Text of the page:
So, for example, if I told Bobby that my “First Bill” for Dropbox was not until, say, October 15, 2020, then Bobby assumed I was not paying for Dropbox between now and then. Now, I don’t remember when I first started paying for Dropbox (it’s been several years), but what I should have done is put in “October 15, 2019” so Bobby would know that a) I am paying for it now and b) it will renew this year on October 15th.
At first, I found this baffling. Why would I want to track subscriptions unless I am paying for them? Are there people who make plans to start subscriptions at some point in the future?
The only subscription that I could see using this for was Apple TV+ which I have for free until November 2020 but then will renew at its usual price, but that is a rare exception.
Having thought about it further, I assume that this feature is intended to be used when you start a free trial. For example, if you sign up for a free one-week trial before you start paying, you could enter the subscription info into Bobby (along with a reminder, in case you want to cancel before the free trial ends).
Once you know how it works, it is easy enough to adjust. I went through and changed all “2020” to “2019” for any active subscriptions, and that seemed to get Bobby to understand that these were all active subscriptions.
Having said that, if I could change only one thing about Bobby, it would be to change “First Bill” to “Billing Date”. If I choose a date in the future, Bobby could ask me if I want to include the cost in my monthly subscription costs starting today. It seems like a solvable problem, but in the meantime, it’s easy to overcome once you know the system.
If I could change two things about Bobby, the second would be that I would not have “Cycle” hidden under “More Options”.
Maybe I’m unusual (don’t answer that) but most of my subscriptions are annual not monthly. In fact, in looking at my subscriptions, I have 10 which are monthly but 26 are annual. That’s a significant difference. The default “cycle” for subscriptions in Bobby is monthly which I can understand, since most subscriptions do have a monthly option. However, because the “Cycle” field was not shown by default, I made the mistake (several times) of setting annual subscriptions as monthly, which will really screw up the budget projections.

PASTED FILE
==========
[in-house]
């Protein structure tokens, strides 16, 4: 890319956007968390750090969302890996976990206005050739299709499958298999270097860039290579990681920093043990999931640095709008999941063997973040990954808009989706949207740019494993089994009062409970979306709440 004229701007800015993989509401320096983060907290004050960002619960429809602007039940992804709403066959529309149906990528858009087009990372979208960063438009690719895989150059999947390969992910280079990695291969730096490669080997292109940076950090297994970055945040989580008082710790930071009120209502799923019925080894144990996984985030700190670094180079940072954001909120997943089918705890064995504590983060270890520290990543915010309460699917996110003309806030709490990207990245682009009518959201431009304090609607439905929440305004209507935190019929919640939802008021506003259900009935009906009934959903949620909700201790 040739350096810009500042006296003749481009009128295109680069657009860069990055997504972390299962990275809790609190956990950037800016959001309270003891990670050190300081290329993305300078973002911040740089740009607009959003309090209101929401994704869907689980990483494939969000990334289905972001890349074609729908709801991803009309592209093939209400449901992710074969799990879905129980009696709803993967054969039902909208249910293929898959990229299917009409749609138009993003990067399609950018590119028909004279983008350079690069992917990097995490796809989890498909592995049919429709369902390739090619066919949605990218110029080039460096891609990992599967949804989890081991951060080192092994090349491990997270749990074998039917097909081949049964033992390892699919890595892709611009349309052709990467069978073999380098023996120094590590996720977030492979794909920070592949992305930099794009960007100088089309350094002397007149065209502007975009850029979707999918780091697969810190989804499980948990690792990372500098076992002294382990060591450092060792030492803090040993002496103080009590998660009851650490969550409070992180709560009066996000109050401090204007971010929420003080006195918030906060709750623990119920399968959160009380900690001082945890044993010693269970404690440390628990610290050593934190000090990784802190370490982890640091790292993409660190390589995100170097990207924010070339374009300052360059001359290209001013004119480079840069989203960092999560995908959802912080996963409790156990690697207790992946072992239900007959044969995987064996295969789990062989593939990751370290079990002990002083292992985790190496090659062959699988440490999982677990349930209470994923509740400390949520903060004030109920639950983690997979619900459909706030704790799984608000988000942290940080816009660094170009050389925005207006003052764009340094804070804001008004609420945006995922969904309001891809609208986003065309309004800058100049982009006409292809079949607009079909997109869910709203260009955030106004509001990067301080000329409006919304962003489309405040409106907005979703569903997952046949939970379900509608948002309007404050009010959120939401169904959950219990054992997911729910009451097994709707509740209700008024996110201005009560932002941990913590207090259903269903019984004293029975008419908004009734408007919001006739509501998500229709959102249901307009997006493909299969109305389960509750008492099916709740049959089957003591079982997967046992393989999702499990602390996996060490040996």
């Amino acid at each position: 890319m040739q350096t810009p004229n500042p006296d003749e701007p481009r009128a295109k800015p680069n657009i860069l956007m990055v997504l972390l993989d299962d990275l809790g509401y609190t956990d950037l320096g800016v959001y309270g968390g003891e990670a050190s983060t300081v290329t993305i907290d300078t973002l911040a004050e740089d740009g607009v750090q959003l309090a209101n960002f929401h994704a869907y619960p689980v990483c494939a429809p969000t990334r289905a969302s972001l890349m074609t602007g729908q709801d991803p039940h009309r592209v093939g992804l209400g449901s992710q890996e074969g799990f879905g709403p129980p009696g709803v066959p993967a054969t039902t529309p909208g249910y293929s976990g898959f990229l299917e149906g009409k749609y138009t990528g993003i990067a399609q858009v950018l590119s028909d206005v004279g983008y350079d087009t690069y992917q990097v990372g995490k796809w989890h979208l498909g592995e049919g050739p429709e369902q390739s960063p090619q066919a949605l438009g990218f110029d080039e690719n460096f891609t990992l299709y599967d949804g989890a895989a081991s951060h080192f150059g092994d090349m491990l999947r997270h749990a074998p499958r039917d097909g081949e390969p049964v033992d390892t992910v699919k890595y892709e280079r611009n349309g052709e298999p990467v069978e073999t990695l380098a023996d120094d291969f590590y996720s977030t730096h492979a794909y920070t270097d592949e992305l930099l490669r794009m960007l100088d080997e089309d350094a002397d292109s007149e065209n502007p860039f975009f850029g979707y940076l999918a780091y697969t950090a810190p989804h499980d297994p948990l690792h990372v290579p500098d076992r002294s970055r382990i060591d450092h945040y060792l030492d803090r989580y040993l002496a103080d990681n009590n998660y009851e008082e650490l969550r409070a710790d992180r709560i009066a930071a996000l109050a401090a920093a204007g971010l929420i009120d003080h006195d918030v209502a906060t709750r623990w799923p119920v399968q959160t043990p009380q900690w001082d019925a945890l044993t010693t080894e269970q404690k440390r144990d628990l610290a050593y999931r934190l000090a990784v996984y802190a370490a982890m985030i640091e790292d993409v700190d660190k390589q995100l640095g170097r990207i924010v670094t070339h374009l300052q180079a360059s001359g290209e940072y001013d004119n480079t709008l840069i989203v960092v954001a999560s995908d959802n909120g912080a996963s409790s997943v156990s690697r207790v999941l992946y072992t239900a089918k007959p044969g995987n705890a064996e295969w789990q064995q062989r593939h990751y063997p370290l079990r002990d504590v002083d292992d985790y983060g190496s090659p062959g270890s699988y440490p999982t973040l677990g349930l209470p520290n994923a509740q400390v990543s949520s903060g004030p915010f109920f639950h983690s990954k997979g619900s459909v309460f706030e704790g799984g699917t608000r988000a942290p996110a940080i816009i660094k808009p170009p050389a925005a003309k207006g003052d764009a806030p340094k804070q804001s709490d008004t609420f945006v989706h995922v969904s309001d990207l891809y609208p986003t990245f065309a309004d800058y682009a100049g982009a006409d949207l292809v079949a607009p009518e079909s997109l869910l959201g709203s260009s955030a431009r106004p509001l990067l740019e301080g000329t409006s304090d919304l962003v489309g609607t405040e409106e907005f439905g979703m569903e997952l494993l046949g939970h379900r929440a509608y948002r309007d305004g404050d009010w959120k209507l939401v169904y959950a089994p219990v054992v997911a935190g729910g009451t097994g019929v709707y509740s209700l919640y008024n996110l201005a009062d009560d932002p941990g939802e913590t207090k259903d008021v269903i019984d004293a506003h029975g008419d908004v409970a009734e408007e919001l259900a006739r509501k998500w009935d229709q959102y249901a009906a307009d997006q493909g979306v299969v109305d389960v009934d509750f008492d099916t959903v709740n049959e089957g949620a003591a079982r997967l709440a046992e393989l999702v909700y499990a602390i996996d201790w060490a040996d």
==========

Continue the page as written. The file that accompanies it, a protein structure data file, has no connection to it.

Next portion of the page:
(Aside: If I could change two more things in Bobby, it would be a) let me set a default reminder for all new subscriptions and b) let me always see the “More Options” screen without having to tap to expand it every time.)
Again, here’s my list of subscriptions in Bobby:
This is a very visually pleasing screen, and you can see that Bobby has done very well identifying most of the subscriptions that I use. Under the amounts, you can see time-frames listed (6 months, 4 days, 3 weeks, etc.) which shows how long until that subscription comes up for renewal. That’s great, but I wish there was some indication of whether each subscription amount shown was per month, year, etc.
I’m not great as visual design, but I think it would be possible to put the subscription length after the price. So, for example:
Apple Music – $15.00
Apple Music – $15/month
Dropbox – $120.00
Dropbox – $120/year
You could even abbreviate “mon” for “month” and “yr” for “year” if needed. I would also drop
.00 from prices. I tend to round-off all of my subscriptions anyway, because I’d rather see “$100” than “$99.99”. As I said, maybe I’m unusual.
My last frustration with Bobby is that there is no iPad app. I would love to see an iPad app, and ideally even a Mac app, because it would be so much easier to enter all of this information on my Mac where I could search my email for receipts/renewal information, and then enter it in Bobby.
I really like Bobby and I’m glad that someone created an app like this. For $1 you can unlock unlimited subscriptions, but for $2 you can unlock all of its features and the developer will get a whopping $1.40 after Apple takes their cut.
That said, once I started tracking this information, I found a wanted a bit more. For example, for subscriptions outside of the App Store, I wanted to keep track of the URLs for changing or cancelling my subscription. I also wanted to know which payment method they were set up to use (I have a few subscriptions which are business expenses, so I want to make sure they have the correct credit card information.)